In a rapidly changing global climate, rural New England has been highlighted as one of the nation’s most climate-resilient regions and should expect climate-related in-migration over the next several decades. With its many amenities in a mostly rural setting, the Upper Valley should expect its share of this influx. How can this change benefit our region and its people? What do we need to do and plan for now to make that happen?
These questions are the focus of a free, online community forum, “Planning for a Just, Prosperous, and Resilient Future with Climate Change Migration,” on Tuesday, Nov. 9, 6 to 8 pm, hosted by the Upper Valley Adaptation Workgroup (UVAW) and Vital Communities.
The forum will begin with a presentation by Elena Mihaly, Vice President and Senior Attorney, Conservation Law Foundation Vermont, laying out the reasons the Upper Valley and other rural New England regions rank at the top of the EPA’s Cumulative Resilience Screening Index, and what climate effects our region can expect. The rest of the meeting will be largely devoted to hearing from participants, especially in small-group “Zoom rooms” that will report to the larger group.
“We want to hear what is on people’s minds,” said Erich Osterberg, UVAW chair and Associate Professor of Earth Sciences at Dartmouth College. “We know there are concerns about real estate and the housing market. But we’re trying to have this conversation from the positive perspective of it being an amazing opportunity, particularly for the rural Northeast, which has seen its population decline and industry and manufacturing leave. Here in the Upper Valley, we’re desperate for both skilled and unskilled labor. This is a way we could start attracting people and having this conversation about how we want rural New England to look in 50 years in terms of being climate-resilient, economically vibrant, and just, and in terms of preserving what we love about this place. It’s all about planning and starting these conversations about what we want this place to look like in the future instead of just letting it happen and being reactionary.”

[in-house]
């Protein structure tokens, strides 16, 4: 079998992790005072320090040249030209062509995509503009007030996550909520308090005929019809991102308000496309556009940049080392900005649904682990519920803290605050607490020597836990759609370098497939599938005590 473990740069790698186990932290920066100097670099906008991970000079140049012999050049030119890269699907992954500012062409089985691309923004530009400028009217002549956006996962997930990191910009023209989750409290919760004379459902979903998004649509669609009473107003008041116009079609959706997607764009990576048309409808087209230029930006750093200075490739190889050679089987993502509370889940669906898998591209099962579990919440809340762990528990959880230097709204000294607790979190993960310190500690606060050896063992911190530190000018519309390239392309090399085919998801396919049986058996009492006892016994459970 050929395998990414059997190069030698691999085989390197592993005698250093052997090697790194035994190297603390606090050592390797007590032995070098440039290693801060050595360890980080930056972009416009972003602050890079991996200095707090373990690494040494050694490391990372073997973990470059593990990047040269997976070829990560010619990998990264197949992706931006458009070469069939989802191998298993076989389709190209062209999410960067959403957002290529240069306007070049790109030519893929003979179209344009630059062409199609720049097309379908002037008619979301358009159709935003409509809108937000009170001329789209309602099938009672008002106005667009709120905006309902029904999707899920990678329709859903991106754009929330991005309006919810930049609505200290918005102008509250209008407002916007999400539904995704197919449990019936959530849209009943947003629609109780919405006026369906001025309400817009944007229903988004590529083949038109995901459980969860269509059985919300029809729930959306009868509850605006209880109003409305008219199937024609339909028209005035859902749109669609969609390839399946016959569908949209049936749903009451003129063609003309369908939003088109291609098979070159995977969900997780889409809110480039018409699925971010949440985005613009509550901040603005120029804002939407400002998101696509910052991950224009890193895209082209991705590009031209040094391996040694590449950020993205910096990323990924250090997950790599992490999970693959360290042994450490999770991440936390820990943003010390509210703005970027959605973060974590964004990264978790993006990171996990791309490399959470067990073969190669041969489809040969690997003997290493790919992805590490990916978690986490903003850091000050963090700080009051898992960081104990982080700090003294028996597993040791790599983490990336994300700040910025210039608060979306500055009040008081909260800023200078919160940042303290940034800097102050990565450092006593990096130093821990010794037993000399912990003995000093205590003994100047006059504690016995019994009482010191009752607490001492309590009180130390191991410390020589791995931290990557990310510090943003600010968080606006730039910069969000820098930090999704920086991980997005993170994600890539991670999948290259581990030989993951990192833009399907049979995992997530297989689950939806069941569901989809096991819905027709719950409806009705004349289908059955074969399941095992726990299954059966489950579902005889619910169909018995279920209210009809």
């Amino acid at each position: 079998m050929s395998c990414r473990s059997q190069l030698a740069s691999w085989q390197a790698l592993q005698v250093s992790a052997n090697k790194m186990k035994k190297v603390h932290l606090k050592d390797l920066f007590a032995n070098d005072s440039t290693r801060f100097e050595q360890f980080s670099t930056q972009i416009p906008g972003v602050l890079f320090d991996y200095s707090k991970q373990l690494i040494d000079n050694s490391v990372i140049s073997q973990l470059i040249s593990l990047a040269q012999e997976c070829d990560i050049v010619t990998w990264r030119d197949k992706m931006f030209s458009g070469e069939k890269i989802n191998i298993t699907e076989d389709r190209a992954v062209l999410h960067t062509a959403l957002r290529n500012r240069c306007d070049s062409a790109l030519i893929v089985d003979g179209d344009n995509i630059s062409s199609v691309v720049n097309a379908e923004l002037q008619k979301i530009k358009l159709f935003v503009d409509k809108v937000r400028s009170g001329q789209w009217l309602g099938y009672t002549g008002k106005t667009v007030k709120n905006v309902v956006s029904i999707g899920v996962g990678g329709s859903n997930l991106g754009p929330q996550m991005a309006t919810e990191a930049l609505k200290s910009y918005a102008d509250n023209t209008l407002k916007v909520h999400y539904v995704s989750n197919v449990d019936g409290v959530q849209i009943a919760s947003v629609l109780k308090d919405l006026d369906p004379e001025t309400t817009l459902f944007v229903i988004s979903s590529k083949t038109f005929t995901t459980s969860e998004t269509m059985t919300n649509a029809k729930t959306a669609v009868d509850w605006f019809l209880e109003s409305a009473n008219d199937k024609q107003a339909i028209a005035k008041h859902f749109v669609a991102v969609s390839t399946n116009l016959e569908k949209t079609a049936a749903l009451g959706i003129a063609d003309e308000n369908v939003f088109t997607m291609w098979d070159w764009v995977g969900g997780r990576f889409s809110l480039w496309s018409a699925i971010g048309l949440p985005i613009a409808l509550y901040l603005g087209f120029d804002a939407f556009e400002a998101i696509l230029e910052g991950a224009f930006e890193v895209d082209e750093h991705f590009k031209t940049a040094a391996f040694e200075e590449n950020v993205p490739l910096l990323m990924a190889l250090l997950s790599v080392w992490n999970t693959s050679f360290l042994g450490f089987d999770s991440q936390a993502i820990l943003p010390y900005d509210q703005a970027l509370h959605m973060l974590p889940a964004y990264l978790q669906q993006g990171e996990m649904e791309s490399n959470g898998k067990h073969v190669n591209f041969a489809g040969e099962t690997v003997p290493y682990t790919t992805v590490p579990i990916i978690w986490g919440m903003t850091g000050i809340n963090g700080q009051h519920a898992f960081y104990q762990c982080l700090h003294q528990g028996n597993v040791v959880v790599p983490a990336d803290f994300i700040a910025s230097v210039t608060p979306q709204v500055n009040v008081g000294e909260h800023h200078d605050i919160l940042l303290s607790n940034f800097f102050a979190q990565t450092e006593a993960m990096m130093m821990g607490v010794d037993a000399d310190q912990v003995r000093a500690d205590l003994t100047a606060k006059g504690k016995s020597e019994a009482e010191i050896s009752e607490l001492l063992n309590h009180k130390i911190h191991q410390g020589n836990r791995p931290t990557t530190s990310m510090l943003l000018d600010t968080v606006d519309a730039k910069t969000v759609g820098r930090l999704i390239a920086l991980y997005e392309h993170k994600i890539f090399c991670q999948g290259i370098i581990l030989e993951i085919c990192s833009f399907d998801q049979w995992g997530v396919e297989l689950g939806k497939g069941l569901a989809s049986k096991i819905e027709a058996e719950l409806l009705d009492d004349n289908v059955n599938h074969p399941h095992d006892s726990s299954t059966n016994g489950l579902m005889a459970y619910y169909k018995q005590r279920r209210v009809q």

UVAW intends to use the forum’s findings to develop questions to research and explore in future programs. It also could be part of a New England-wide project that Osterberg recently proposed to the National Oceanic and Atmospheric Administration, realizing that the forum the workgroup had been planning could be part of something bigger. Osterberg expects to hear by mid-November from NOAA about whether that broader proposal will go forward.
UVAW is a bi-state, multi-stakeholder working group of leaders and partner organizations. Started in December 2011, the workgroup meets monthly to focus on building climate-resilient communities in the Upper Valley. Since 2017, UVAW has been housed at Vital Communities. UVAW’s previous public forums have explored such topics protecting land and wildlife in a changing climate, impacts on farms, managing droughts and downpours, and mobilizing local communities for resilience.